South African Journal of Higher Education - latest Issue
Volumes & issues
Volume 31, Issue 1, 2017
Source: South African Journal of Higher Education 31, pp 1 –13 (2017) http://dx.doi.org/10.20853/31-1-1329More Less
In this article, we argue that MOOCs (massive open online courses) have the potential to enhance disruptive pedagogic encounters in higher education, especially in relation to a philosophy of African education. In the first part of the article, we expound on MOOCs as an initiative in higher education that grew out of a concern to advance access to higher education. Paradoxically, we show that MOOCs might not strictly advance equal access and inclusion but have the potential to cultivate student capacities of a critically transformative kind, more specifically, rhizomatic thinking, criticism and recognition of others. In the second part of the article, we show, in reference to an emerging MOOC, how an African philosophy of education should be considered as apposite to advance disruptive pedagogic encounters in higher education.
Reimagining education for transformation and social change : a case study of integrated learning at UCBC in the DRCAuthor K. H. BundukiSource: South African Journal of Higher Education 31, pp 14 –28 (2017) http://dx.doi.org/10.20853/31-1-979More Less
This article examines the case of integrated learning at the Christian Bilingual University of the Congo (UCBC) in the Democratic Republic of the Congo. A description of the integrated learning as an igniter of transformation in learners was obtained through the analysis of data collected from twelve alumni through semi-structured interviews. An explanation of how learners are impacted through integrated learning to serve as change agents in their communities also emerged from the data analysis. In fact, the curriculum at UCBC was described as having multiple components and dimensions. This curriculum equips learners with academic knowledge and skills, and it fosters character and servant leadership skills in them. The major components of the curriculum are the academic training, the special skills training, the work program, service-learning and community life, and its dimensions are affective, social and relational. Learning occurs in a family-like environment characterized by accessibility and free interactions between members of the campus community. The curriculum functions under an overall Christian worldview. As a result of the educational process they underwent students became role models and learning-teachers to their colleagues and community members.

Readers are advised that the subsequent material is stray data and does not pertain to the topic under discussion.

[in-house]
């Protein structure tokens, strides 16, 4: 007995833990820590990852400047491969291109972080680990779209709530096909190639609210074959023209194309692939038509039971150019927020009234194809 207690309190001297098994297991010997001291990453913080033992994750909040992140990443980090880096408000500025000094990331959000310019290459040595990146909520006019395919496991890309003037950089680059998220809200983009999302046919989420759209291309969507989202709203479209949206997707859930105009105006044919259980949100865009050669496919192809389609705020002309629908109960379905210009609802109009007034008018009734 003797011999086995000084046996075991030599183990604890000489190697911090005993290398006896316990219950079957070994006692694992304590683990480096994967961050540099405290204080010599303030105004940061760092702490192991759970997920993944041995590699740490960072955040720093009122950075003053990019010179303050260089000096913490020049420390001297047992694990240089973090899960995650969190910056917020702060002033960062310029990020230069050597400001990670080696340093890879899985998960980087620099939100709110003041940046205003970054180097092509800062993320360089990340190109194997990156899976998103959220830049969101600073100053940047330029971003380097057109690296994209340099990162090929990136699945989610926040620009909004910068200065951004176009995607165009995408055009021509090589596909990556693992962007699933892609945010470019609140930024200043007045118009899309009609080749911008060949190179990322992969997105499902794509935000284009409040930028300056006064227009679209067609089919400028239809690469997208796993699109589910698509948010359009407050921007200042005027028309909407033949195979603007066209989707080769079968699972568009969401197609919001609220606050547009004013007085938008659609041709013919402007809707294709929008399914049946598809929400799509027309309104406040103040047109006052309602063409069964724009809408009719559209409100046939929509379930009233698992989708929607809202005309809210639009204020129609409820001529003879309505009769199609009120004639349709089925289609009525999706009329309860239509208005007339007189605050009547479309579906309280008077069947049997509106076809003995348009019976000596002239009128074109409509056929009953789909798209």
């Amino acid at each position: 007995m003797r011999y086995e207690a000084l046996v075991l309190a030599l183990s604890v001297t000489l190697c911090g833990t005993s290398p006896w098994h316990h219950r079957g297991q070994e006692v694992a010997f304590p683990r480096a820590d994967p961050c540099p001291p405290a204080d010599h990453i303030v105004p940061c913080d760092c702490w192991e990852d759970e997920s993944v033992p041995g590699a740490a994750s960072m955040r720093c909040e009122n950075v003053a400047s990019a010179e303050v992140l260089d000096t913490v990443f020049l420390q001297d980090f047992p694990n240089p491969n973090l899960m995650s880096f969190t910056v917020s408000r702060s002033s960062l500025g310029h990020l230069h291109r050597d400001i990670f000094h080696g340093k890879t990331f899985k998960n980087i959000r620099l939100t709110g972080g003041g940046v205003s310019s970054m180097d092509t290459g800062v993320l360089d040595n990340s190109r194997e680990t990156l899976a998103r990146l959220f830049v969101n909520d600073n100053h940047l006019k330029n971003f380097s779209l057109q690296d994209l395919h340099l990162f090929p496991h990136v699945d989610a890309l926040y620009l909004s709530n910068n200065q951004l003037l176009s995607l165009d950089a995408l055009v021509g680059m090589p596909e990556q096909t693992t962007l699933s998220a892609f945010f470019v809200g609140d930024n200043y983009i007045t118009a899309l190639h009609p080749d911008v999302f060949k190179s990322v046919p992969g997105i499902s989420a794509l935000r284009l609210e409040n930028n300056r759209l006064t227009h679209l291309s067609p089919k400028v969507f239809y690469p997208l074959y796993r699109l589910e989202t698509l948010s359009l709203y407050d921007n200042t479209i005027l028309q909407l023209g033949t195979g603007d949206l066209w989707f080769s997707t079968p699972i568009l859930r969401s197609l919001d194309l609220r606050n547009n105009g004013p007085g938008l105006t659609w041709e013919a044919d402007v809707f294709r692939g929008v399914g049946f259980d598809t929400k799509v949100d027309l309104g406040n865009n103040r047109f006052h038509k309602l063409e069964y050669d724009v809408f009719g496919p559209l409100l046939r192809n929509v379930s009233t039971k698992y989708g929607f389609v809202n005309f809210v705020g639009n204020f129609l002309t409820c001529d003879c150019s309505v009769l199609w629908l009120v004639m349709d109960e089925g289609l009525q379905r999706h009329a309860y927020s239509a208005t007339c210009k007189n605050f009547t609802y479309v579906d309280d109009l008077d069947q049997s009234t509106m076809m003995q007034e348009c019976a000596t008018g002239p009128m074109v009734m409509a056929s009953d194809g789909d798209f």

Author F. CilliersSource: South African Journal of Higher Education 31, pp 29 –49 (2017) http://dx.doi.org/10.20853/31-1-784More Less
Research on the unconscious role behaviour of academic research supervisors is limited. The aim of this research was to study and describe the systems psychodynamic role identity of a group of academic research supervisors. A qualitative in-depth socio-analytic interview was used as the data-gathering instrument. A convenient and purposive sample was drawn consisting of 11 supervisors at a large South African university. Systems psychodynamic role analysis was used as the method of data analysis. The findings indicated an experienced difference between the normative, existential and phenomenal roles demonstrating high levels of anxiety amongst academic research supervisors, being introjected by them and projected onto them. Recommendations for the institution and further research were formulated.
Author C. du Toit-BritsSource: South African Journal of Higher Education 31, pp 50 –65 (2017) http://dx.doi.org/10.20853/31-1-824More Less